9. Medicolegal aspects of iatrogenic root perforations

    DEFF Research Database (Denmark)

    Tsesis, I; Rosen, E; Bjørndal, L

    2014-01-01

    AIM: To retrospectively analyze the medico-legal aspects of iatrogenic root perforations (IRP) that occurred during endodontic treatments. METHODOLOGY: A comprehensive search in a professional liability insurance database was conducted to retrospectively identify cases of IRP following root canal...... treatment (p root perforation is a complication of root canal treatment and may result in tooth extraction...... and in legal actions against the treating practitioner. Mandibular molars are more prone to medico-legal claims related to root perforations. The patient should be informed of the risks during RCT and should get information on alternative treatments and their risks and prognosis...

  10. Plant responsiveness to root-root communication of stress cues.

    Science.gov (United States)

    Falik, Omer; Mordoch, Yonat; Ben-Natan, Daniel; Vanunu, Miriam; Goldstein, Oron; Novoplansky, Ariel

    2012-07-01

    Phenotypic plasticity is based on the organism's ability to perceive, integrate and respond to multiple signals and cues informative of environmental opportunities and perils. A growing body of evidence demonstrates that plants are able to adapt to imminent threats by perceiving cues emitted from their damaged neighbours. Here, the hypothesis was tested that unstressed plants are able to perceive and respond to stress cues emitted from their drought- and osmotically stressed neighbours and to induce stress responses in additional unstressed plants. Split-root Pisum sativum, Cynodon dactylon, Digitaria sanguinalis and Stenotaphrum secundatum plants were subjected to osmotic stress or drought while sharing one of their rooting volumes with an unstressed neighbour, which in turn shared its other rooting volume with additional unstressed neighbours. Following the kinetics of stomatal aperture allowed testing for stress responses in both the stressed plants and their unstressed neighbours. In both P. sativum plants and the three wild clonal grasses, infliction of osmotic stress or drought caused stomatal closure in both the stressed plants and in their unstressed neighbours. While both continuous osmotic stress and drought induced prolonged stomatal closure and limited acclimation in stressed plants, their unstressed neighbours habituated to the stress cues and opened their stomata 3-24 h after the beginning of stress induction. The results demonstrate a novel type of plant communication, by which plants might be able to increase their readiness to probable future osmotic and drought stresses. Further work is underway to decipher the identity and mode of operation of the involved communication vectors and to assess the potential ecological costs and benefits of emitting and perceiving drought and osmotic stress cues under various ecological scenarios.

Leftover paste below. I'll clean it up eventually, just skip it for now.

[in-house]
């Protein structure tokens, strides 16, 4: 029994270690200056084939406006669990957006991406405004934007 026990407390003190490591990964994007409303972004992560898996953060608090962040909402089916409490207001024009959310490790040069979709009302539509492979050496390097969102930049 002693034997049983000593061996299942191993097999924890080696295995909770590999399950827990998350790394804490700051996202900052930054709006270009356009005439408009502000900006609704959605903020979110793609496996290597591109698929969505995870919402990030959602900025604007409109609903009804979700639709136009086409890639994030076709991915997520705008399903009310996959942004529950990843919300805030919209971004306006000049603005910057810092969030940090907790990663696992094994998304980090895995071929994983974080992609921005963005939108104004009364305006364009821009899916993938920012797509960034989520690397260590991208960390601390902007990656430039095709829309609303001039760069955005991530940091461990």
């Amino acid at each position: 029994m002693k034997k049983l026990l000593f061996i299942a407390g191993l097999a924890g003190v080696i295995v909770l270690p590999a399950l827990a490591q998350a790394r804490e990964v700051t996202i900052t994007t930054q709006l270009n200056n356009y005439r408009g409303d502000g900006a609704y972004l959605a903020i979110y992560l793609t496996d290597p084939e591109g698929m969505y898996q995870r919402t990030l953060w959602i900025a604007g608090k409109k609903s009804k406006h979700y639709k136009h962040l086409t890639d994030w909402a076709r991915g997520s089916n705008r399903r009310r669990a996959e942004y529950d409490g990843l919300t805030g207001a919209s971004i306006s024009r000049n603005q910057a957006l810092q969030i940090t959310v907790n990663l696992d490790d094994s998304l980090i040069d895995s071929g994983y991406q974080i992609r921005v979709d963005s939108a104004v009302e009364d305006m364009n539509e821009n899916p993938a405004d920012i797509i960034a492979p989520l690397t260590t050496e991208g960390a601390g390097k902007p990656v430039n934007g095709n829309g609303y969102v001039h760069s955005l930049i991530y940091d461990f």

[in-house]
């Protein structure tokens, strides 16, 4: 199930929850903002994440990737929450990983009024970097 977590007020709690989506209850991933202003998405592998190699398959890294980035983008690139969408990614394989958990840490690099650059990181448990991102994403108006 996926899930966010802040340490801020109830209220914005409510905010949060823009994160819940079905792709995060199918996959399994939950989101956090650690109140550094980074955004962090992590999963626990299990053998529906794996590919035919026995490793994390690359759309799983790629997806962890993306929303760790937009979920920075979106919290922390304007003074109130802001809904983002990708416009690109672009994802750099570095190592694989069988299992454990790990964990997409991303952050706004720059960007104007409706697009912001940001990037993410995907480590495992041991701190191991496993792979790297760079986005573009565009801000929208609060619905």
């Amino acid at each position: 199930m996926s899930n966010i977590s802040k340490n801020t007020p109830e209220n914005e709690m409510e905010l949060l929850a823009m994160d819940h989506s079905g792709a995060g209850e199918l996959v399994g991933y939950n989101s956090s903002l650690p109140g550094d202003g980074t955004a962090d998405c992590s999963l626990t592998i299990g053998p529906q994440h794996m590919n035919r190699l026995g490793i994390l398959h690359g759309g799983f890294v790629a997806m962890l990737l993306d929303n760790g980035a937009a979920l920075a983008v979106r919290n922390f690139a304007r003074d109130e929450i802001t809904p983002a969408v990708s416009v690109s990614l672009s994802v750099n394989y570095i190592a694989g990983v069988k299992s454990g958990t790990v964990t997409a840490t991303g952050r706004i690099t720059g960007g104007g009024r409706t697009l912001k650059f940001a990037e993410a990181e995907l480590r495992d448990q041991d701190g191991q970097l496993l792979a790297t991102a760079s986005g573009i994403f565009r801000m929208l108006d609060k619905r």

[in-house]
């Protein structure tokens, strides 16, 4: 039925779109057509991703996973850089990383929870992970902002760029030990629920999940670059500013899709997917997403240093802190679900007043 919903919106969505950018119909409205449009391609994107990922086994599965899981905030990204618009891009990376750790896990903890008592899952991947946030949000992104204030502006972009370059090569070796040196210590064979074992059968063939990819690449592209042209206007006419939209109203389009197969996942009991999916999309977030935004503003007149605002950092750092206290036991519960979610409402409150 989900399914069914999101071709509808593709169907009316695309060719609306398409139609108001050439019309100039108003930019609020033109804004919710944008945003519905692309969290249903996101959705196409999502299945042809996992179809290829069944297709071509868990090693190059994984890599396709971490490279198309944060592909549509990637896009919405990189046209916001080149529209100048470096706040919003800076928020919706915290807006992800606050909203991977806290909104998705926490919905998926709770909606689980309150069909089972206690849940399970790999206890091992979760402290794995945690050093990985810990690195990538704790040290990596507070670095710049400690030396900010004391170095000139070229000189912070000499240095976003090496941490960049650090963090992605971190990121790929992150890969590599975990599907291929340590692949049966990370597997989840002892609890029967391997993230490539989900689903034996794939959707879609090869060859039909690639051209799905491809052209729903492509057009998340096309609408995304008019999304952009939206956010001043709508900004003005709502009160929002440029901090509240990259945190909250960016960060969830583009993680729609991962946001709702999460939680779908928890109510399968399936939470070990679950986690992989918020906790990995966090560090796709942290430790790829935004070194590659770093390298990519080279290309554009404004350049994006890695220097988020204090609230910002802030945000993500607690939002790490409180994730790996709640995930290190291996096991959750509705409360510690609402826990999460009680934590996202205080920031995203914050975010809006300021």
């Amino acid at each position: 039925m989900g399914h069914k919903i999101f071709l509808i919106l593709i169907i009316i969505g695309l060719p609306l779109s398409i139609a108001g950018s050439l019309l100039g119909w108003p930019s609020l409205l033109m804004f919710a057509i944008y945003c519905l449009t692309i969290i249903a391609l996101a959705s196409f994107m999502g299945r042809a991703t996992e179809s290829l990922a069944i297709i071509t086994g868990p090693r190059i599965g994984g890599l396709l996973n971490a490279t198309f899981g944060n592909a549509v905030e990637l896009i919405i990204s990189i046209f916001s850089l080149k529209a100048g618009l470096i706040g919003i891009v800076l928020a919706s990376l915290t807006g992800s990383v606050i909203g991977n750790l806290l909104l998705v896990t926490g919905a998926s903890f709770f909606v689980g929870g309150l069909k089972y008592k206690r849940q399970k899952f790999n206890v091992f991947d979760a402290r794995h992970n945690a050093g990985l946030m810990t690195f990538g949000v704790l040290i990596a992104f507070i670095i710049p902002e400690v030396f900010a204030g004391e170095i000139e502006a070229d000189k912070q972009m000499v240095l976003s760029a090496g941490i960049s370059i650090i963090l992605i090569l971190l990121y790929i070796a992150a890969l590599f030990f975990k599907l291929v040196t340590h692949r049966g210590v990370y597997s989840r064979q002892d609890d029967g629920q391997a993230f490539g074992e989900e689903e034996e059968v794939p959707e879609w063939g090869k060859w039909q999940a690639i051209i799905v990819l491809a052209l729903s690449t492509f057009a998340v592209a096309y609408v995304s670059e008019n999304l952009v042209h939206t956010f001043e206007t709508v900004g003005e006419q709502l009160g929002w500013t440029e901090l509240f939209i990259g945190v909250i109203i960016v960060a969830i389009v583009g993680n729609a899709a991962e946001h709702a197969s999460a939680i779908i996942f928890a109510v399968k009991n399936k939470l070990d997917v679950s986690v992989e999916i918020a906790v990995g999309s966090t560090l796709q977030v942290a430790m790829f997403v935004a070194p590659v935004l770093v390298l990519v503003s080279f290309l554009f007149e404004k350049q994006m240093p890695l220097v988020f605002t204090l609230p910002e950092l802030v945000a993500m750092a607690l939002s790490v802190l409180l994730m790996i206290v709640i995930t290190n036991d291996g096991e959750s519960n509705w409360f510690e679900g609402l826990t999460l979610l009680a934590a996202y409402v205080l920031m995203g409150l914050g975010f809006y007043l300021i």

11. Overexpression of homologous phytochrome genes in tomato: exploring the limits in photoperception

    NARCIS (Netherlands)

    Husaineid, S.H.; Kok, R.A.; Schreuder, M.E.L.; Plas, van der L.H.W.; Krol, van der A.R.

    2007-01-01

    Transgenic tomato [Lycopersicon esculentum (=Solanum lycopersicum)] lines overexpressing tomato PHYA, PHYB1, or PHYB2, under control of the constitutive double-35S promoter from cauliflower mosaic virus (CaMV) have been generated to test the level of saturation in individual phytochrome-signalling

  12. Response of Tomato Genotypes to Induced Salt Stress | Agong ...

    African Journals Online (AJOL)

    Thirteen tomato (Lycopersicon esculentum L.) genotypes were subjected to salt treatment under hydroponics and their responses monitored in a set of two experiments with the objective of advancing them as potential salt tolerant tomato scion and/or rootstocks. Salt applications ranged from 0 to 2% NaCl, with the resultant ...

  13. Assessing the nutritional potential of sodium in combination with ...

    African Journals Online (AJOL)

    The role of sodium (Na) in combination with potassium (K) in the growth and yield of tomato (Lycopersicon esculentum L.) was studied in soil culture. Sodium was applied at 0, 5, 10, 20 mg / kg soil as NaCl and K at 0, 20, 40, 80 mg / kg soil as KCl. Records of components of growth and mineral nutrient uptake and ...

  14. Tomato consumption protected against gamma radiation–induced ...

    African Journals Online (AJOL)

    Microscopically, radiation induced histological alterations in the cerebellum, dentate gyrus and cornu ammonis 3. Co-treatment of radiation with TPP reduced the effect of radiation on the histological, haematological and, neurobehavioural alterations. In conclusion, Lycopersicon esculentum as tomato pomace powder ...

  15. Ethylene perception is required for the expression of tomato ripening-related genes and associated physiological changes even at advanced stages of ripening

    NARCIS (Netherlands)

    Hoeberichts, F.A.; Plas, van der L.H.W.; Woltering, E.J.

    2002-01-01

    Treatment of tomato fruit (Lycopersicon esculentum L. cv Prisca) with 1-methylcyclopropene (1-MCP), a potent inhibitor of ethylene action, delayed colour development, softening, and ethylene production in tomato fruit harvested at the mature green breaker, and orange stages. 1-MCP treatment also